SPAR’s Tom Greaves is at the ESRI User Conference in San Diego right now, hot on the heels of the earthmine user meeting, and he’s working on more in-depth reports of what’s happening for 3D professionals in the ESRI ecosphere, but there are simply too many interesting tidbits coming out of the conference to leave all of the coverage until next week.
First, there’s the big news that ESRI has made a somewhat rare acquisition, buying Procedural, a company out of Switzerland that makes pretty spectacular 3D models of cities.
Why’d they make the buy? The official word is this: “Many GIS problems can only be solved in 3D, particularly in the area of urban development,” said Jack Dangermond, Esri president, making the announcement at Esri’s 2011 International User Conference. “Procedural’s unique capabilities for generating high-quality 3D data, using the same GIS data our users already have, makes them a perfect match for Esri.”
But I’m surely not the only one wondering if this isn’t some way of poking their noses into the Google SketchUp/123d worlds of creating 3D digital archives that can then be re-utilized in other ways (perhaps for an access fee). Also, when you look at the 3D data acquisition that partner earthmine is doing (see the interview I did with their co-CEO here), there’s a really good fit there. Yes, earthmine has a pretty good display engine of their own, but they can also supply great data to the Procedural display engine, I’m sure.
Why do 3D data capture professionals care? I think first of all this just puts 3D’s benefits in front of a huge number of public employees who are already using ESRI and maybe haven’t thought a lot about 3D visualization and its uses. If nothing else, this is great marketing for 3D as an idea. But, also, even earthmine and Procedural will surely admit that there are ways to fit in more exacting data capture with their overall solutions.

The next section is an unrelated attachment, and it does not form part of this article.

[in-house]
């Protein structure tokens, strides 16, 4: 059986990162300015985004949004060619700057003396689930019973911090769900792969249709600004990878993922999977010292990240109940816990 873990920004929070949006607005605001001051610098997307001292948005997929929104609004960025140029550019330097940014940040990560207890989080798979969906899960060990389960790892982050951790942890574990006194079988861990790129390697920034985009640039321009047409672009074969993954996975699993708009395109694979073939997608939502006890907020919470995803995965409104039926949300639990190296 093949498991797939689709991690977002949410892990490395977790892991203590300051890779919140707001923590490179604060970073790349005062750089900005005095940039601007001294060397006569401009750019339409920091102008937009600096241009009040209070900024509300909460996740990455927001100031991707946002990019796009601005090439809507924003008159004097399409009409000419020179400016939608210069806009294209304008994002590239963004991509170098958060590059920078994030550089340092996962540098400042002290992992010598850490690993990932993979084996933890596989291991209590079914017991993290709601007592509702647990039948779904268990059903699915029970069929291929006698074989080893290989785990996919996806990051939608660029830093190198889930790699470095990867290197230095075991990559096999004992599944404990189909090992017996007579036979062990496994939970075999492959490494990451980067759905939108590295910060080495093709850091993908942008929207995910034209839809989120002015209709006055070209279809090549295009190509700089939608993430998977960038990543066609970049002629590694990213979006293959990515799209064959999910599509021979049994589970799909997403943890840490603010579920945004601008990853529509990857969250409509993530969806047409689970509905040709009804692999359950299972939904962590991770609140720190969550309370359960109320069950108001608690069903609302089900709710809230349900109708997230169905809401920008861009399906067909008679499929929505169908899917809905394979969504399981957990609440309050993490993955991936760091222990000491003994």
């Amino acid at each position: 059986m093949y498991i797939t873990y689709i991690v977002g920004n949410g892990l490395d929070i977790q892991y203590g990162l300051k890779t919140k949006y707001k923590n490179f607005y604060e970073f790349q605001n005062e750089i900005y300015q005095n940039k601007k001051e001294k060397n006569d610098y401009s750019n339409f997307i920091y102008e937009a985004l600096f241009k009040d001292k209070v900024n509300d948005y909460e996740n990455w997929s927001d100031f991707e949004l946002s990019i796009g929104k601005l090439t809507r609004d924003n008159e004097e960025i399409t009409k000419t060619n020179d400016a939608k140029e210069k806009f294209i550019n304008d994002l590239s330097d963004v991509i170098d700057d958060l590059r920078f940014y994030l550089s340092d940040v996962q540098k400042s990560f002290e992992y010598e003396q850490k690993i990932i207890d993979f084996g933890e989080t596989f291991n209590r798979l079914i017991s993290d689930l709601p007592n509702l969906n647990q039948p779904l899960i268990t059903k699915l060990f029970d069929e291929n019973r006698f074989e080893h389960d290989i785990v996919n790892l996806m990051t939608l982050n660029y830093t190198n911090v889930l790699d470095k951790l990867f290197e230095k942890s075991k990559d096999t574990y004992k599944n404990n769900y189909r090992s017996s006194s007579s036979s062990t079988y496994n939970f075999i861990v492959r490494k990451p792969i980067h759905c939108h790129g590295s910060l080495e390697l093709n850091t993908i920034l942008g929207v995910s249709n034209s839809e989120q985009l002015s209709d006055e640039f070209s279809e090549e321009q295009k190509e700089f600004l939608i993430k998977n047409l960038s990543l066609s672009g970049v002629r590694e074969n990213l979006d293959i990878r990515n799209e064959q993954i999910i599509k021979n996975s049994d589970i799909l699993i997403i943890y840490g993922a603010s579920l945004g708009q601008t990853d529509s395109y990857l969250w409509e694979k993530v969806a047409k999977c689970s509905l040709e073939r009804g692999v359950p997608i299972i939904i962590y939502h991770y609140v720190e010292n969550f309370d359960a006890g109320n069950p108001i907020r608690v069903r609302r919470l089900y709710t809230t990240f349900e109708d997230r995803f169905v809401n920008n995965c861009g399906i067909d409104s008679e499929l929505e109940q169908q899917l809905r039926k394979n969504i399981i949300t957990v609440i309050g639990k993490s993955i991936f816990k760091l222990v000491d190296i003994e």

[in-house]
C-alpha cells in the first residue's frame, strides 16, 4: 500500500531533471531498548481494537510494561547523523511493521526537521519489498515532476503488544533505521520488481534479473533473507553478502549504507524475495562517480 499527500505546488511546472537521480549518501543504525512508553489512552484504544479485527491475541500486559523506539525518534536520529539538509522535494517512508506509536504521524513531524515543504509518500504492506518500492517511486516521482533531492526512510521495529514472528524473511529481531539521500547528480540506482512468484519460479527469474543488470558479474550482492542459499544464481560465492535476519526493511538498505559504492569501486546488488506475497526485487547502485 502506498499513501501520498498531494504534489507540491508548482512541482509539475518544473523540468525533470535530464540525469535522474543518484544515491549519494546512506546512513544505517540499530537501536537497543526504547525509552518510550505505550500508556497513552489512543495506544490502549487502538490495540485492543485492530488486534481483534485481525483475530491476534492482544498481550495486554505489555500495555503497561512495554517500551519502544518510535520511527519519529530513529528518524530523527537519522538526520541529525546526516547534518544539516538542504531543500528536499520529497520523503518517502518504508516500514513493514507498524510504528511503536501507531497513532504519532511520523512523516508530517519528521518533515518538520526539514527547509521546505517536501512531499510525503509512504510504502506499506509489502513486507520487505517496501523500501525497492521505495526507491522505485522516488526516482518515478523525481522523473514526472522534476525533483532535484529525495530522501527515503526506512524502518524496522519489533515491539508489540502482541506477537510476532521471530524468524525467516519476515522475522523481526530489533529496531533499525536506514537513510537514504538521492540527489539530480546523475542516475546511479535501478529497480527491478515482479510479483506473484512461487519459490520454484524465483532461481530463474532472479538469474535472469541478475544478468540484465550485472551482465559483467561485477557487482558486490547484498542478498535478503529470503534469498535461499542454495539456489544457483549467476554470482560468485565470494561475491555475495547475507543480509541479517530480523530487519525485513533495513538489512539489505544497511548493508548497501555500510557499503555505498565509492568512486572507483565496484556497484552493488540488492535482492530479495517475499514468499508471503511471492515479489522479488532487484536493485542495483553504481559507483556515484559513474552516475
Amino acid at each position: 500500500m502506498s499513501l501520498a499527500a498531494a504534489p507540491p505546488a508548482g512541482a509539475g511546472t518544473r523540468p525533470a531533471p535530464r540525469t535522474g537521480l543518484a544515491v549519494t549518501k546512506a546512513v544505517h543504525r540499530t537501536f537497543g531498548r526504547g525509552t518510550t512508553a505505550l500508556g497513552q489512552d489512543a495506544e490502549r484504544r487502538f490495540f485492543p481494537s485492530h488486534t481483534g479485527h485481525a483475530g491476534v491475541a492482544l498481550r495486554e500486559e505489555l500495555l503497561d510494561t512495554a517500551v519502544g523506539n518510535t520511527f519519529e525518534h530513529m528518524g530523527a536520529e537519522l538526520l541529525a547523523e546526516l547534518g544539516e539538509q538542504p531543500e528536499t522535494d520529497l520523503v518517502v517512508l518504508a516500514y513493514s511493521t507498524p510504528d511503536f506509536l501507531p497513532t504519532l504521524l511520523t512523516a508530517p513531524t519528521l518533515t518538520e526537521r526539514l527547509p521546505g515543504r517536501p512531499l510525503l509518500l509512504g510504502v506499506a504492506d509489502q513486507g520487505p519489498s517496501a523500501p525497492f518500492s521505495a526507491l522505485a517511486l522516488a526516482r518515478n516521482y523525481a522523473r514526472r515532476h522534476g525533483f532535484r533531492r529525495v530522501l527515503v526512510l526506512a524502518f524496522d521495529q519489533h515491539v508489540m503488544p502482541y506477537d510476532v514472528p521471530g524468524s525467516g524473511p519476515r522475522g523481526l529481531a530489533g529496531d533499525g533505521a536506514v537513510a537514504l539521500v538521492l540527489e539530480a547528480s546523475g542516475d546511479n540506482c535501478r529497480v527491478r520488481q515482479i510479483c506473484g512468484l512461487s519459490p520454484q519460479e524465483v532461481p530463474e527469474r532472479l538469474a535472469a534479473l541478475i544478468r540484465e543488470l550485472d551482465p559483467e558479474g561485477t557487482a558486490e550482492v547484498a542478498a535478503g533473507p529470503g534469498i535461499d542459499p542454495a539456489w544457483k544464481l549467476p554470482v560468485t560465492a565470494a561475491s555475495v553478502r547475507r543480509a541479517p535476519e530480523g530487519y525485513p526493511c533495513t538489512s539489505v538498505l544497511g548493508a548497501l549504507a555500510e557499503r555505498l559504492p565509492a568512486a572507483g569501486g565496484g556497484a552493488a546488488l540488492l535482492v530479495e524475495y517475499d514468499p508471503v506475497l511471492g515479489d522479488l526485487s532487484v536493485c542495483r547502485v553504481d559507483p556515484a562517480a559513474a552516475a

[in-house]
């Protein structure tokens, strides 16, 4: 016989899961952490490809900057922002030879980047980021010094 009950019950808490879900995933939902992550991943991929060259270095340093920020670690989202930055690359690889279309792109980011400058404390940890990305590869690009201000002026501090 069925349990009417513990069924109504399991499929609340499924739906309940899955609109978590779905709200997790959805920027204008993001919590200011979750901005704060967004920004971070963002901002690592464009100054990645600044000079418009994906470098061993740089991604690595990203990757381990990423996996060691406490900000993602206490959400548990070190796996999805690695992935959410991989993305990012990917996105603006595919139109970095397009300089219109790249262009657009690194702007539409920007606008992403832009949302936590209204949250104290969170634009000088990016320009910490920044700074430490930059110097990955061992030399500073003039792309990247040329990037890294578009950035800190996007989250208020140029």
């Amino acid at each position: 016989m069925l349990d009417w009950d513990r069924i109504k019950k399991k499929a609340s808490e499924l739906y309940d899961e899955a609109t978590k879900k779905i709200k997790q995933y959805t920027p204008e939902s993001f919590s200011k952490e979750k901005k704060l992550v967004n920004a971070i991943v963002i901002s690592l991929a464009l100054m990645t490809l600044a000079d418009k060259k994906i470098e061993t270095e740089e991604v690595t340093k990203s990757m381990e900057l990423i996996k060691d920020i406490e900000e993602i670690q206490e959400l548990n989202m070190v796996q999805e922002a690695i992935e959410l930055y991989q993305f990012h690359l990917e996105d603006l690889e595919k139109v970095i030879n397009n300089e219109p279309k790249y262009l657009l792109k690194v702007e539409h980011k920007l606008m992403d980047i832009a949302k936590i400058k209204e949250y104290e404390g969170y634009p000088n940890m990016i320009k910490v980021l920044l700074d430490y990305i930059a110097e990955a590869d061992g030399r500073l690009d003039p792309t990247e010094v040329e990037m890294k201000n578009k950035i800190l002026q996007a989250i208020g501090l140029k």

Once people get a taste of 3D, I think it’s pretty rare that they don’t want more and more of it, whether it be captured by laser scanners, photogrammetry, or designed from scratch.
Second, ESRI has announced that ArcGIS 10.1 will allow for lidar imagery in ArcMap, ArcScene, etc., bringing in LAS data and making it much more usable. For the run-down on the new features, see this blog post from the ESRI corporate site.
I’m sure someone is feeling the heat, however, for not getting this into beta in time for the User Conference. Can anyone think of a good reason why you’d put this into beta, oh, say, two weeks after all your customers go home from your big conference? Ouch.
Regardless, it’s clear ESRI is reaching into the 3D community and offering more possibilities for people working in that space, or those who would like to get more ESRI users thinking about 3D and its benefits. Would have been great if they could have let some people play with it instead of just delineating what people will see at the end of July, but, hey, things happen.
Finally, if you’re wishing you were at the show, but couldn’t make it, you’ve got to see ESRI’s video page, where they’ve already posted some of their plenary sessions. As someone who works a lot with posting and serving video, I’ve got to say that ESRI is really, really good at turning this stuff around.